Riverside Plaza Apartments will be undergoing a $90 million renovation to fix severe plumbing problems and to restore Ralph Rapson's original color scheme of primary colors to the structure panels.
Glen Stubbe, Star Tribune
Riverside Plaza rehab gets going
- Article by: JENNIFER BJORHUS
- Star Tribune
- May 5, 2010 - 9:10 PM
One of the most distinctive structures in the Twin Cities is headed for a two-year, $90 million renovation, partly funded by taxpayers.
The plan is to make the Riverside Plaza apartment complex -- the cluster of 1970s towers in Minneapolis with the multicolored panels -- more energy-efficient. Sherman Associates Inc., which bought Riverside Plaza from the government in 1989 for about $17 million, said it expects to have the $90 million package of tax credits finalized in September. Construction is to start this fall.
It's a noteworthy overhaul, particularly given the current lack of financing for commercial projects.
Built in 1973 and first called Cedar Square West, Riverside Plaza includes five towers in 11 buildings with 1,303 apartments, about half of them subsidized Section 8 units, according to Elizabeth Flannery, vice president of development at Sherman Associates.
George Sherman is known for what one local construction pro described as "his uncanny ability" to engineer financing packages that tap a variety of public subsidies. He's one of the largest apartment developers in the Twin Cities but also owns hotels and condos. Among Sherman's many holdings is the residential part of the Midtown Exchange in the old Sears building on Lake Street in Minneapolis.
Riverside Plaza hasn't been generating profits for Sherman, in part because it wastes so much energy, Flannery said. The pipes, which were never insulated, are disintegrating, and tenants higher up in the buildings sometimes have to run water for 20 minutes before it gets hot. Because there is no system for monitoring energy, it's impossible to regulate temperatures in the buildings or meter individual units.
Sherman spends about $2.7 million a year on gas, water and electricity at Riverside Plaza. Hefty utility costs make up about 30 percent of Riverside's total operating costs -- about three times what's typical for Minneapolis, per unit, the company said.
The renovation includes replacing windows and water pipes, overhauling a huge old boiler, installing an energy monitoring system and repainting the peeling, faded panels on the facade. Flannery said Sherman intends to return the panels to the colors that the architect originally specified, focusing on primary colors and gray.
To get the $90 million, Sherman plans to refinance its existing $25 million mortgage with the U.S. Housing and Urban Development (HUD) into a $50 million low-interest HUD mortgage using tax-exempt housing revenue bonds issued by the city of Minneapolis. Another $20 million will come from investors buying low-income tax credits. It hopes to get the final $20 million via a federal historic tax credit and a new state historic tax credit. To qualify, it must get Riverside listed as a certified historic structure, a designation made by the National Park Service. That's still in process.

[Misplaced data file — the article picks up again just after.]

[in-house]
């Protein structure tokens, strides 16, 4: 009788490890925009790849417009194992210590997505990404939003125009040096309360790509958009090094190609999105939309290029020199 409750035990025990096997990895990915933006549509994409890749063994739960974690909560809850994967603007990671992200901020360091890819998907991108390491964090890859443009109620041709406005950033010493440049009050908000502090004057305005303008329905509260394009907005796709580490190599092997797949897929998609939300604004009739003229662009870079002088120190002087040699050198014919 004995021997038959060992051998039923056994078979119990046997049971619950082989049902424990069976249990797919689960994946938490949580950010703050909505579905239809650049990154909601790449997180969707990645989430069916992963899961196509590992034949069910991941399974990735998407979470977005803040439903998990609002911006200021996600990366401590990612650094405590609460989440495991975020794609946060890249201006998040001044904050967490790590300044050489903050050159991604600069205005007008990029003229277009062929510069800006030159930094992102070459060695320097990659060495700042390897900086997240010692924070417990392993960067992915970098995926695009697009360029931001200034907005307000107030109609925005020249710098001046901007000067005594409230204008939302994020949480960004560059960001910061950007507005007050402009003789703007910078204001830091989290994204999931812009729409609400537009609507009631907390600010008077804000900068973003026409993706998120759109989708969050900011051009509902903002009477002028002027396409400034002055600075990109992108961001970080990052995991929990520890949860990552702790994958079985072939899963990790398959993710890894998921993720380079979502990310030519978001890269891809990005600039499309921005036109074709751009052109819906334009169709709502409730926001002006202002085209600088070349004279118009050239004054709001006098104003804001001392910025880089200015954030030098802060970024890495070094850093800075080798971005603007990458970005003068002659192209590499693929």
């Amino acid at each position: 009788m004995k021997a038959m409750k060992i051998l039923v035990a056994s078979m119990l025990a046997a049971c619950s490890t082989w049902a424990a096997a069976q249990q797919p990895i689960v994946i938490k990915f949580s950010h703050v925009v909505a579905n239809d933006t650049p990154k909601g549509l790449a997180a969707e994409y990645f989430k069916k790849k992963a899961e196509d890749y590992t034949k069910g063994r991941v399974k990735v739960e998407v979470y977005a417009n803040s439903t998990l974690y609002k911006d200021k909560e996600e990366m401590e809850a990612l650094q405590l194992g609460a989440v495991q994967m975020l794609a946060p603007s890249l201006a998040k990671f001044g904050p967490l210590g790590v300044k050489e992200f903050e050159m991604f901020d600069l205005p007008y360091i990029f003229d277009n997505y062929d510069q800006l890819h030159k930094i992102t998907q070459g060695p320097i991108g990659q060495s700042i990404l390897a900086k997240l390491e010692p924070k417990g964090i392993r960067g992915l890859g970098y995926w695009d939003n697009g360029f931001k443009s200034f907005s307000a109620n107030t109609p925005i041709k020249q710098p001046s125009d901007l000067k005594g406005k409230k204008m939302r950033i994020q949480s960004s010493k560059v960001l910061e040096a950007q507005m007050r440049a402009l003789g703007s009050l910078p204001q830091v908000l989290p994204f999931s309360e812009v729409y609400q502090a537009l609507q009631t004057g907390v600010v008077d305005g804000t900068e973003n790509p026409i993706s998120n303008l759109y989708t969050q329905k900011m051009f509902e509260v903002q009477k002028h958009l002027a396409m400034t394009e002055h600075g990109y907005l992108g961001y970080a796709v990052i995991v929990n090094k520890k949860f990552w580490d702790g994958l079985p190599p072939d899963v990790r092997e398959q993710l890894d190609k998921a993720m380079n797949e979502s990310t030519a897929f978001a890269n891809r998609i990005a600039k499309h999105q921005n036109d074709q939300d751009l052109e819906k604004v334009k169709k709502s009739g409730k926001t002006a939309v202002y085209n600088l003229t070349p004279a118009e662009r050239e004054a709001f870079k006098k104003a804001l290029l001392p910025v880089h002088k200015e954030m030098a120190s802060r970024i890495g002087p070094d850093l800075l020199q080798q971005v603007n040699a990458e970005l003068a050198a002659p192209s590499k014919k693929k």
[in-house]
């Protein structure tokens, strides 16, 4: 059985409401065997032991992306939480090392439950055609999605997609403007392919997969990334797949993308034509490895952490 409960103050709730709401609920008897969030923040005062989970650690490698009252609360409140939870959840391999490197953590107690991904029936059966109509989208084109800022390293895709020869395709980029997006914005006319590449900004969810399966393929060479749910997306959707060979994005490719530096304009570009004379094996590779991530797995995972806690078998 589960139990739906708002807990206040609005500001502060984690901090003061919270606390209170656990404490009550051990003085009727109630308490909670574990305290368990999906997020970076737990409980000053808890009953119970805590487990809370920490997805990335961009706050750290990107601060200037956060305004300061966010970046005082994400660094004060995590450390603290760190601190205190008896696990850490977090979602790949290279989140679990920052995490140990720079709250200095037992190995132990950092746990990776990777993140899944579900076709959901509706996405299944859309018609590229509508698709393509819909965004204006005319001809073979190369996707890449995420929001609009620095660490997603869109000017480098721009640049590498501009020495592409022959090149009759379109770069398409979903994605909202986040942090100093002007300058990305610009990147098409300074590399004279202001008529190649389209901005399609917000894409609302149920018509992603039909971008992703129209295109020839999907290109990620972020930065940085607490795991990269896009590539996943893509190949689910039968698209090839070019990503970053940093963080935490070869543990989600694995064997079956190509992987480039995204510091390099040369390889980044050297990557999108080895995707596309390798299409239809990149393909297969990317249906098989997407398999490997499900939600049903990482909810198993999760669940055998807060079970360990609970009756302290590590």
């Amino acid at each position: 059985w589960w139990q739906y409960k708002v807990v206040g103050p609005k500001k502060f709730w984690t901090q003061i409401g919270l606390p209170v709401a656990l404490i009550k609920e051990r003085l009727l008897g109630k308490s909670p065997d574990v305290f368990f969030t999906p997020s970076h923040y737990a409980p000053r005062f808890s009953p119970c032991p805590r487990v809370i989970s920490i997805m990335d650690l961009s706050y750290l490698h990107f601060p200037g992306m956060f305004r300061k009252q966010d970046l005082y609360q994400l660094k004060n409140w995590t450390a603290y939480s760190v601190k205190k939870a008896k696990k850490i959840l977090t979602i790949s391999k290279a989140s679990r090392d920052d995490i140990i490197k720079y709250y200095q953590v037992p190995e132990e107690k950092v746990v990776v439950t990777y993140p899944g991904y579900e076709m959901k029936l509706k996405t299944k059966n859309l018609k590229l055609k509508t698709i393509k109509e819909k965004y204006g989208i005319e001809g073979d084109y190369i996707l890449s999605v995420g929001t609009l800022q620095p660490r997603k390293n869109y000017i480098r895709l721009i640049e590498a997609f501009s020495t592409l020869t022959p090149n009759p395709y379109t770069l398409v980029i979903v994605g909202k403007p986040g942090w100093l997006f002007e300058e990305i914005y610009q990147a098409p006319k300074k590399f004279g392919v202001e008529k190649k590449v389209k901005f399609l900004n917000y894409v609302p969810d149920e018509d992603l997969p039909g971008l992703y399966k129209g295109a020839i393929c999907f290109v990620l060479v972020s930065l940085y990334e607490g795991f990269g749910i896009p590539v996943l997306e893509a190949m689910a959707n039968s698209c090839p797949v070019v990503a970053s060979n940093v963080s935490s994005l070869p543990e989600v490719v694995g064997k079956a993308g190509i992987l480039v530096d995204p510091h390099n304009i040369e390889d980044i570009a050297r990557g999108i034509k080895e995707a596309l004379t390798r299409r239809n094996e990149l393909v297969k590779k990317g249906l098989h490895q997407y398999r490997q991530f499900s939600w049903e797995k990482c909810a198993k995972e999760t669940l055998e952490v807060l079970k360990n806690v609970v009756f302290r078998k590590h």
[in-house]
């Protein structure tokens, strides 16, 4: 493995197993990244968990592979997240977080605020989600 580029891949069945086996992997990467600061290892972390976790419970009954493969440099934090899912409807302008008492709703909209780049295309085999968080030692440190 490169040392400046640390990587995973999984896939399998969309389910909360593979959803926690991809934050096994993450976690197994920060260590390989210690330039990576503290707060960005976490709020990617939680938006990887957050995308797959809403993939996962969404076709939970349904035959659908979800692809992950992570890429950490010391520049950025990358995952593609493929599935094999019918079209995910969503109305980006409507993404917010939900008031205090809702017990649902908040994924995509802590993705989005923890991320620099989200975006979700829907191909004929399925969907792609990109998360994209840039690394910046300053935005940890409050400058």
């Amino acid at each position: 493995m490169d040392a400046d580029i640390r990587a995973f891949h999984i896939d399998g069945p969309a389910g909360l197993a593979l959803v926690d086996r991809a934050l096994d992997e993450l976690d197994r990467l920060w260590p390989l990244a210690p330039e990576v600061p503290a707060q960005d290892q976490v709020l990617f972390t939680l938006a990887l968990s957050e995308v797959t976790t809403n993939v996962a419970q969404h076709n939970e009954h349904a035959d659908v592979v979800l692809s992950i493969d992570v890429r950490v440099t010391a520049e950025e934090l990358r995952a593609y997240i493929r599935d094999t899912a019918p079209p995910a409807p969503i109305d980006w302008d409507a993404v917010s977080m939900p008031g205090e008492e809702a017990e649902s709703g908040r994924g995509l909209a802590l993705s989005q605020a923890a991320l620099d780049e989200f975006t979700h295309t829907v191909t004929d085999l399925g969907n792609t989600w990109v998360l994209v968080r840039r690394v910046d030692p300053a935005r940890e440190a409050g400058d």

The Minnesota Housing Finance Agency also has committed $5 million to the project to preserve housing units, Flannery said.
Sherman has hired Knutson Construction Services of Golden Valley as the general contractor.
Cedar Square West, as Riverside was first called, was developed by Keith Heller and designed by the late Modernist architect Ralph Rapson. It was the first development in HUD's utopian "New Town In Town" campaign to build large mixed-income urban neighborhoods, Flannery said.
When Heller's group defaulted on the loans and the project slid into foreclosure in the 1980s before Sherman bought it, it was one of the biggest defaults in HUD history.
Original plans for the "New Town in Town" called for five more phases -- 12,000 units altogether -- but the rest was never built because the neighborhood objected to the density, Flannery said. The half a skyway over Palmer's Bar, a popular music spot on Cedar Avenue S., is a lingering sign of the ill-fated expansion.
"We call it the bridge to nowhere," Flannery said.
The complex has always attracted immigrants and is home to many people from East Africa and Somalia. It's about 97 percent full, Flannery said.
Fredda Scobey, executive director the Riverside Plaza Tenants' Association, said she's heard few complaints about the renovation. Tenants are excited about details such as new laundry machines, she said.
The towers have had their detractors, but Scobey called them "a great place to start your life in the United States."
"I always think of it as villages in the city," she said. "People know about Riverside Plaza on the streets of Mogadishu."
Jennifer Bjorhus • 612-673-4683
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